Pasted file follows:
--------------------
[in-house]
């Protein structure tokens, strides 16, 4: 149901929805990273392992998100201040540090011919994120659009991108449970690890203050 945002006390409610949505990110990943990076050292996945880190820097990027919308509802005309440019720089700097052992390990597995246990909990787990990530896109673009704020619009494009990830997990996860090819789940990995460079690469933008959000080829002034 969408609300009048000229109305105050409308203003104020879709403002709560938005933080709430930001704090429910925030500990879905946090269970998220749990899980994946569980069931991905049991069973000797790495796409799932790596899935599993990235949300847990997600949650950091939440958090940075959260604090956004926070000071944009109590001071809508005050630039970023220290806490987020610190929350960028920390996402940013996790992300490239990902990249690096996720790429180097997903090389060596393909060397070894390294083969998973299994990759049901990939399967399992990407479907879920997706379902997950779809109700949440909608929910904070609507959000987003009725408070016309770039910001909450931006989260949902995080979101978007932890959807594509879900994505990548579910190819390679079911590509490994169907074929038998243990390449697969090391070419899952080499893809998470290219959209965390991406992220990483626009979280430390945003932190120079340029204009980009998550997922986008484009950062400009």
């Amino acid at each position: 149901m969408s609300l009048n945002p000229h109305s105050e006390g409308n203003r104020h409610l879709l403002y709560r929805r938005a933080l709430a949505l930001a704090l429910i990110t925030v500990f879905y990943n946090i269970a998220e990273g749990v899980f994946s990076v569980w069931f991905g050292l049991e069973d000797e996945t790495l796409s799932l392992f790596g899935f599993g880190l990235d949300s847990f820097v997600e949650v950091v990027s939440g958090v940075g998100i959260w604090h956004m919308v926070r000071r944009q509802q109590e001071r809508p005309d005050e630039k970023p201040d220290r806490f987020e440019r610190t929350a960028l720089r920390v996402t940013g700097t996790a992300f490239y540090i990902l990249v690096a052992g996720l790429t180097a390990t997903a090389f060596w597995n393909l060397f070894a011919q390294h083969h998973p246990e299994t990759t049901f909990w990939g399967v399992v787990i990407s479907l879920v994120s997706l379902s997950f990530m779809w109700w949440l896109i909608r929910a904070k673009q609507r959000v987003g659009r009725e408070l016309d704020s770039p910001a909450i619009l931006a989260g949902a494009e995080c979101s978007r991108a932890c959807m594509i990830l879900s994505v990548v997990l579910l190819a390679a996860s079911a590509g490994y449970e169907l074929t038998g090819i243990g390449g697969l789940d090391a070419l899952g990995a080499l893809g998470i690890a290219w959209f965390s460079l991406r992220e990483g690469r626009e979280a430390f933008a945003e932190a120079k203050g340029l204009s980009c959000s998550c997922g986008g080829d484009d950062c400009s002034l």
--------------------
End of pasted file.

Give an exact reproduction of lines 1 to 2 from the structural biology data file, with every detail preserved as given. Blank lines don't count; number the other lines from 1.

[in-house]
């Protein structure tokens, strides 16, 4: 149901929805990273392992998100201040540090011919994120659009991108449970690890203050 945002006390409610949505990110990943990076050292996945880190820097990027919308509802005309440019720089700097052992390990597995246990909990787990990530896109673009704020619009494009990830997990996860090819789940990995460079690469933008959000080829002034 969408609300009048000229109305105050409308203003104020879709403002709560938005933080709430930001704090429910925030500990879905946090269970998220749990899980994946569980069931991905049991069973000797790495796409799932790596899935599993990235949300847990997600949650950091939440958090940075959260604090956004926070000071944009109590001071809508005050630039970023220290806490987020610190929350960028920390996402940013996790992300490239990902990249690096996720790429180097997903090389060596393909060397070894390294083969998973299994990759049901990939399967399992990407479907879920997706379902997950779809109700949440909608929910904070609507959000987003009725408070016309770039910001909450931006989260949902995080979101978007932890959807594509879900994505990548579910190819390679079911590509490994169907074929038998243990390449697969090391070419899952080499893809998470290219959209965390991406992220990483626009979280430390945003932190120079340029204009980009998550997922986008484009950062400009």